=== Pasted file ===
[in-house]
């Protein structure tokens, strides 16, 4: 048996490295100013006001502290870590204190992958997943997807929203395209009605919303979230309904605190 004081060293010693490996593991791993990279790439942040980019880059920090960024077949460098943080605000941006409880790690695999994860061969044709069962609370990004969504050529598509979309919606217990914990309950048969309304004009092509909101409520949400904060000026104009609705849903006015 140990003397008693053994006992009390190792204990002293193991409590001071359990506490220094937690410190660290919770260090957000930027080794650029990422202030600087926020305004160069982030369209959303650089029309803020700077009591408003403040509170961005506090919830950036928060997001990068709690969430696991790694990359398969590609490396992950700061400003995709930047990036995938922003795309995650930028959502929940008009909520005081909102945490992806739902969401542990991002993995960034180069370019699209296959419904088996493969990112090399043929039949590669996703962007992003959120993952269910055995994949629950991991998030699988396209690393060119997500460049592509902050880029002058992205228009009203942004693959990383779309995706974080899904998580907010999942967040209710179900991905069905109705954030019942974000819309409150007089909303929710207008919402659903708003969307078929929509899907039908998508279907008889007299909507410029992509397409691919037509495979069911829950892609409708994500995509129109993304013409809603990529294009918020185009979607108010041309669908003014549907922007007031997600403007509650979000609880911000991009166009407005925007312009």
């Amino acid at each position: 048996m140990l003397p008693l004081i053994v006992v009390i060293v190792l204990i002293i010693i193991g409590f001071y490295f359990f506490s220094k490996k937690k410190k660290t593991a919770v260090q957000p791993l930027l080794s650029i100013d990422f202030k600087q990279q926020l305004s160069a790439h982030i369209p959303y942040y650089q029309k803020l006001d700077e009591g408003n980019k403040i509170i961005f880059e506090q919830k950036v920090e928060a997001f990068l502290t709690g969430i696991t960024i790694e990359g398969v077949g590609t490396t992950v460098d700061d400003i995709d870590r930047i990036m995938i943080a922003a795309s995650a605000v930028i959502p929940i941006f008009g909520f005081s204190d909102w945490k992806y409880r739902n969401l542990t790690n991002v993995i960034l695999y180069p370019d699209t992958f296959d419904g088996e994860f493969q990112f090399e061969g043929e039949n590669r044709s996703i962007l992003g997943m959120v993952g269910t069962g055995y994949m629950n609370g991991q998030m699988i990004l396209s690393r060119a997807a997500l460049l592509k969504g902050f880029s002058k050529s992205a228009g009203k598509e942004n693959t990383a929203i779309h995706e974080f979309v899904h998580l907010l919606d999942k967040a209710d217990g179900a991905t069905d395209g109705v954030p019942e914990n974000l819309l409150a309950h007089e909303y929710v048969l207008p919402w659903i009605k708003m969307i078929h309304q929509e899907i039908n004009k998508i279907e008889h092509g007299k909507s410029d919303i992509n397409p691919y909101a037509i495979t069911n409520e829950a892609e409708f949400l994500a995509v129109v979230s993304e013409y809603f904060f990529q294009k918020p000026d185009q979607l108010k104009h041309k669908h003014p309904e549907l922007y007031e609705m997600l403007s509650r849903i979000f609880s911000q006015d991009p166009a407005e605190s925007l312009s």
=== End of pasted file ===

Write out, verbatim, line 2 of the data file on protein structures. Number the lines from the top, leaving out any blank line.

């Protein structure tokens, strides 16, 4: 048996490295100013006001502290870590204190992958997943997807929203395209009605919303979230309904605190 004081060293010693490996593991791993990279790439942040980019880059920090960024077949460098943080605000941006409880790690695999994860061969044709069962609370990004969504050529598509979309919606217990914990309950048969309304004009092509909101409520949400904060000026104009609705849903006015 140990003397008693053994006992009390190792204990002293193991409590001071359990506490220094937690410190660290919770260090957000930027080794650029990422202030600087926020305004160069982030369209959303650089029309803020700077009591408003403040509170961005506090919830950036928060997001990068709690969430696991790694990359398969590609490396992950700061400003995709930047990036995938922003795309995650930028959502929940008009909520005081909102945490992806739902969401542990991002993995960034180069370019699209296959419904088996493969990112090399043929039949590669996703962007992003959120993952269910055995994949629950991991998030699988396209690393060119997500460049592509902050880029002058992205228009009203942004693959990383779309995706974080899904998580907010999942967040209710179900991905069905109705954030019942974000819309409150007089909303929710207008919402659903708003969307078929929509899907039908998508279907008889007299909507410029992509397409691919037509495979069911829950892609409708994500995509129109993304013409809603990529294009918020185009979607108010041309669908003014549907922007007031997600403007509650979000609880911000991009166009407005925007312009």